An increasingly common practice is to feed preterm infants a base diet comprising only human milk (HM), usually fortified with a cow's milk (CM)-derived fortifier (CMDF). We evaluated the safety of CMDF in a diet of 100% mother's own milk (MOM) against a HM-derived fortifier (HMDF). To date, this has received little research attention.
We reanalyzed a 12-center randomized trial, originally comparing exclusive HM feeding, including MOM, donor milk (DM), and HMDF, versus a CM exposed group fed MOM, preterm formula (PTF), and CMDF1. However, for the current study, we performed a subgroup analysis (n = 114) selecting only infants receiving 100% MOM base diet plus fortification, and fed no DM or PTF. This allowed for an isolated comparison of fortifier type: CMDF versus HMDF to evaluate the primary outcomes: necrotizing enterocolitis (NEC) and a severe morbidity index of NEC surgery or death; and several secondary outcomes.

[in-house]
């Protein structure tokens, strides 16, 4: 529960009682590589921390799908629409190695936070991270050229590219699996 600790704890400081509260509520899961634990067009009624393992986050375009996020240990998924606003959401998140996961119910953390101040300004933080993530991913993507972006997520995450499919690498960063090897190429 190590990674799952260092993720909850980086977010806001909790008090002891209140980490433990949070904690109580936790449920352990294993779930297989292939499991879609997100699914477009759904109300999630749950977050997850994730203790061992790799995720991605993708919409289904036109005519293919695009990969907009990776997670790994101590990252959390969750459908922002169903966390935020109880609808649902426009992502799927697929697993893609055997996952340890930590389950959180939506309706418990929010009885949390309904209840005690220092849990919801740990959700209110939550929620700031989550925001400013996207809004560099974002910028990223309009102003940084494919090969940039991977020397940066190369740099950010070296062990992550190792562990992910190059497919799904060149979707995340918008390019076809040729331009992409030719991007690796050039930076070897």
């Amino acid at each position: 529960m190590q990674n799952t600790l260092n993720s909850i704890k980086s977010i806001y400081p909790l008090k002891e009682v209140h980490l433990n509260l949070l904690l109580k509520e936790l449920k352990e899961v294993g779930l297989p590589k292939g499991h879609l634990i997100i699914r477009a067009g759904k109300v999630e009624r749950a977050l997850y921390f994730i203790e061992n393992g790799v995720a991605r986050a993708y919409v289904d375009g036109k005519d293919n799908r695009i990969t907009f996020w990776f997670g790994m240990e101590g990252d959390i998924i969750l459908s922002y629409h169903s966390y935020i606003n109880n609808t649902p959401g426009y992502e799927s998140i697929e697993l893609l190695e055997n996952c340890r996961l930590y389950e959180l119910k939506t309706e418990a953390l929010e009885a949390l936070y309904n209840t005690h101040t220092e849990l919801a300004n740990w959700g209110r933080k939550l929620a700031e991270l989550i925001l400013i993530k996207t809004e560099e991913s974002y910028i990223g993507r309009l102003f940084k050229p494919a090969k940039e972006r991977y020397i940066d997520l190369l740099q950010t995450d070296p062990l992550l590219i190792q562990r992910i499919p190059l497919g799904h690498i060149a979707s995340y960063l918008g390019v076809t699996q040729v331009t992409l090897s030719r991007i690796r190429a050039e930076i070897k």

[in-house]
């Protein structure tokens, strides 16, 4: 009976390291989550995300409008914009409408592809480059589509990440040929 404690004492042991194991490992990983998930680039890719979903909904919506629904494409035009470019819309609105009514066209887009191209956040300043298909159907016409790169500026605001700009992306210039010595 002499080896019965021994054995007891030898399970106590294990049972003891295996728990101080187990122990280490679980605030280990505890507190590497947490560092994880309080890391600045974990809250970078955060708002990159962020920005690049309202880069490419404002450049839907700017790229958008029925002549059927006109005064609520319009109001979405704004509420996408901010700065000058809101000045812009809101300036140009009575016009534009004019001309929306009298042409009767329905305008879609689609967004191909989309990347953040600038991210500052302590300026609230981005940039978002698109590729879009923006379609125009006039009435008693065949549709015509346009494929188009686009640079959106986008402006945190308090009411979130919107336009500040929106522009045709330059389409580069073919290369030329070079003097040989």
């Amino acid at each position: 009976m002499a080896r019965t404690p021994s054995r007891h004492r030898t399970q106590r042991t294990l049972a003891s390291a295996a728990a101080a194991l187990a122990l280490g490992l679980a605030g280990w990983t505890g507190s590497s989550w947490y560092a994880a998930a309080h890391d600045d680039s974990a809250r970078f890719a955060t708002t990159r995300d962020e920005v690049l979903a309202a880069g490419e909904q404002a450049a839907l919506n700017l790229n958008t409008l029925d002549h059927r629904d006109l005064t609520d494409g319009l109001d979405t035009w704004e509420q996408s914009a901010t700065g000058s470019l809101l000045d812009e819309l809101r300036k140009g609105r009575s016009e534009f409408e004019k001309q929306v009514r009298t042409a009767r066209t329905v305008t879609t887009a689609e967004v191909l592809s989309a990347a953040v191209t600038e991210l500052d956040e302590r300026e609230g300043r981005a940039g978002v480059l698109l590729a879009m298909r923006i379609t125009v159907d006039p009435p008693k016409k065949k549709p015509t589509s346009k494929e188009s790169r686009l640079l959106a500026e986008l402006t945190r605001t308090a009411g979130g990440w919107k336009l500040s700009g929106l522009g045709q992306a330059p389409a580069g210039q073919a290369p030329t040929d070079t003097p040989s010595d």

CMDF and HMDF groups had similar baseline characteristics. CMDF was associated with higher risk of NEC; relative risk (RR) 4.2 (p = 0.038), NEC surgery or death (RR 5.1, p = 0.014); and reduced head circumference gain (p = 0.04).
In neonates fed, as currently recommended with a MOM-based diet, the safety of CMDF when compared to HMDF has been little researched. We conclude that available evidence points to an increase in adverse outcomes with CMDF, including NEC and severe morbidity comprising NEC surgery or death.